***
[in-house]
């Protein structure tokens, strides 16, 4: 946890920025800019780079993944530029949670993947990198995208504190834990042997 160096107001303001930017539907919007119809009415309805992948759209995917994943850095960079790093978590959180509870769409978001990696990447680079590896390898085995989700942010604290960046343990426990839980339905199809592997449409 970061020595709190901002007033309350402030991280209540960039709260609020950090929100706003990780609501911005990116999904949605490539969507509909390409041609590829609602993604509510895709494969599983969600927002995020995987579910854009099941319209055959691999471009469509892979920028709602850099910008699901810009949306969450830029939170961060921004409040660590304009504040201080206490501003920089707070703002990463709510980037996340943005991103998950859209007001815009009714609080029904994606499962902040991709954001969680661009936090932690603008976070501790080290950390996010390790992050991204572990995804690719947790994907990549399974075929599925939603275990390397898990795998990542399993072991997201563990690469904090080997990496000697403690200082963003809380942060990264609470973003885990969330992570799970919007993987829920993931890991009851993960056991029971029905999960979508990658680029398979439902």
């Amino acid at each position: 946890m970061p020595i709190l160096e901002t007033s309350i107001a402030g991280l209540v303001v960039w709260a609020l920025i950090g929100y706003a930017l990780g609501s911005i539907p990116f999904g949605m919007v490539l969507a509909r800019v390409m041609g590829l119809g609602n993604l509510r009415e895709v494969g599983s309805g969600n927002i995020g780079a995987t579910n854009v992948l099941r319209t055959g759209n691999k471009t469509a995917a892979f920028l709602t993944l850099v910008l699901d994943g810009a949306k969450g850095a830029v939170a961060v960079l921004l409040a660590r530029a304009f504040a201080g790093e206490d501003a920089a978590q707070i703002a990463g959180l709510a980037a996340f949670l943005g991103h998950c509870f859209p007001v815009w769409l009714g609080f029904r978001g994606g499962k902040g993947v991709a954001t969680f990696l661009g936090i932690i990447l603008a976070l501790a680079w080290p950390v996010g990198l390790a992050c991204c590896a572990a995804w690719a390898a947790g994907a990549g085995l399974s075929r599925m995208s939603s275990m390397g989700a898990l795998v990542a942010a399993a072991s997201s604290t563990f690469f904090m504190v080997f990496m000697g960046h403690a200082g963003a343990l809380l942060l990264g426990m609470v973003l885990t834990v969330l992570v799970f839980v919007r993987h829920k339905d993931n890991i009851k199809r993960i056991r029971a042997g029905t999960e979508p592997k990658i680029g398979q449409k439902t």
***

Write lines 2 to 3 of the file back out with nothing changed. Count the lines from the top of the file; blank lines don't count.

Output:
């Protein structure tokens, strides 16, 4: 946890920025800019780079993944530029949670993947990198995208504190834990042997 160096107001303001930017539907919007119809009415309805992948759209995917994943850095960079790093978590959180509870769409978001990696990447680079590896390898085995989700942010604290960046343990426990839980339905199809592997449409 970061020595709190901002007033309350402030991280209540960039709260609020950090929100706003990780609501911005990116999904949605490539969507509909390409041609590829609602993604509510895709494969599983969600927002995020995987579910854009099941319209055959691999471009469509892979920028709602850099910008699901810009949306969450830029939170961060921004409040660590304009504040201080206490501003920089707070703002990463709510980037996340943005991103998950859209007001815009009714609080029904994606499962902040991709954001969680661009936090932690603008976070501790080290950390996010390790992050991204572990995804690719947790994907990549399974075929599925939603275990390397898990795998990542399993072991997201563990690469904090080997990496000697403690200082963003809380942060990264609470973003885990969330992570799970919007993987829920993931890991009851993960056991029971029905999960979508990658680029398979439902």
């Amino acid at each position: 946890m970061p020595i709190l160096e901002t007033s309350i107001a402030g991280l209540v303001v960039w709260a609020l920025i950090g929100y706003a930017l990780g609501s911005i539907p990116f999904g949605m919007v490539l969507a509909r800019v390409m041609g590829l119809g609602n993604l509510r009415e895709v494969g599983s309805g969600n927002i995020g780079a995987t579910n854009v992948l099941r319209t055959g759209n691999k471009t469509a995917a892979f920028l709602t993944l850099v910008l699901d994943g810009a949306k969450g850095a830029v939170a961060v960079l921004l409040a660590r530029a304009f504040a201080g790093e206490d501003a920089a978590q707070i703002a990463g959180l709510a980037a996340f949670l943005g991103h998950c509870f859209p007001v815009w769409l009714g609080f029904r978001g994606g499962k902040g993947v991709a954001t969680f990696l661009g936090i932690i990447l603008a976070l501790a680079w080290p950390v996010g990198l390790a992050c991204c590896a572990a995804w690719a390898a947790g994907a990549g085995l399974s075929r599925m995208s939603s275990m390397g989700a898990l795998v990542a942010a399993a072991s997201s604290t563990f690469f904090m504190v080997f990496m000697g960046h403690a200082g963003a343990l809380l942060l990264g426990m609470v973003l885990t834990v969330l992570v799970f839980v919007r993987h829920k339905d993931n890991i009851k199809r993960i056991r029971a042997g029905t999960e979508p592997k990658i680029g398979q449409k439902t």